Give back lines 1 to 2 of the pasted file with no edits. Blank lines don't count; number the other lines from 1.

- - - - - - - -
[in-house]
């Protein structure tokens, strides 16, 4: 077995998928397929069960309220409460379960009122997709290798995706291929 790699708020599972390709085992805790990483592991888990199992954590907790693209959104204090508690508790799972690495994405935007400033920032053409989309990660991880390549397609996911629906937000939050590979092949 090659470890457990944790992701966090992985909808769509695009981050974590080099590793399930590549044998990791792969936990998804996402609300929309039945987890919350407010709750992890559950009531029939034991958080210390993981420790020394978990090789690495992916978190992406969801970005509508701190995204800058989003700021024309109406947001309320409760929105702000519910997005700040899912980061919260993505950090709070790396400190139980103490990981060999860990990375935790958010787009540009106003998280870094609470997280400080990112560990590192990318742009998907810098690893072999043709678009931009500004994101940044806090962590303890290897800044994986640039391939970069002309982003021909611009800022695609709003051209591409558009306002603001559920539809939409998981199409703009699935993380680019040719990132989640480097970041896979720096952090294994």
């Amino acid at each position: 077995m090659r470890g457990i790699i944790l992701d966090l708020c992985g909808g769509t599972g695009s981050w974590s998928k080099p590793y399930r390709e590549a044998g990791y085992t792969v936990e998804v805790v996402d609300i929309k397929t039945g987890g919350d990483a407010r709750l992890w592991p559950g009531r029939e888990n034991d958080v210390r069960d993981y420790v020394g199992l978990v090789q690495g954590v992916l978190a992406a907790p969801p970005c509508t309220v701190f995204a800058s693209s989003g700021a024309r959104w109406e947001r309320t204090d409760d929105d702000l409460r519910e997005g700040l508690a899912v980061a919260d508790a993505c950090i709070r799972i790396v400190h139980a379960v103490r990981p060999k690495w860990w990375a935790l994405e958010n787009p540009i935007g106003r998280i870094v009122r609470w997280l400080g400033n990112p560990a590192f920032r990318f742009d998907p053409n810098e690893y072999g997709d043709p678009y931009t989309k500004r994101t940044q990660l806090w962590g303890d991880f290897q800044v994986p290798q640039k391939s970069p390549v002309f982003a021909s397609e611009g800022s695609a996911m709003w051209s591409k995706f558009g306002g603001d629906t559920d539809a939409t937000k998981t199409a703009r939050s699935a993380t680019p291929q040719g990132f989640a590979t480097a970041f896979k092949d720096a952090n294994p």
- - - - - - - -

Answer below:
[in-house]
């Protein structure tokens, strides 16, 4: 077995998928397929069960309220409460379960009122997709290798995706291929 790699708020599972390709085992805790990483592991888990199992954590907790693209959104204090508690508790799972690495994405935007400033920032053409989309990660991880390549397609996911629906937000939050590979092949 090659470890457990944790992701966090992985909808769509695009981050974590080099590793399930590549044998990791792969936990998804996402609300929309039945987890919350407010709750992890559950009531029939034991958080210390993981420790020394978990090789690495992916978190992406969801970005509508701190995204800058989003700021024309109406947001309320409760929105702000519910997005700040899912980061919260993505950090709070790396400190139980103490990981060999860990990375935790958010787009540009106003998280870094609470997280400080990112560990590192990318742009998907810098690893072999043709678009931009500004994101940044806090962590303890290897800044994986640039391939970069002309982003021909611009800022695609709003051209591409558009306002603001559920539809939409998981199409703009699935993380680019040719990132989640480097970041896979720096952090294994």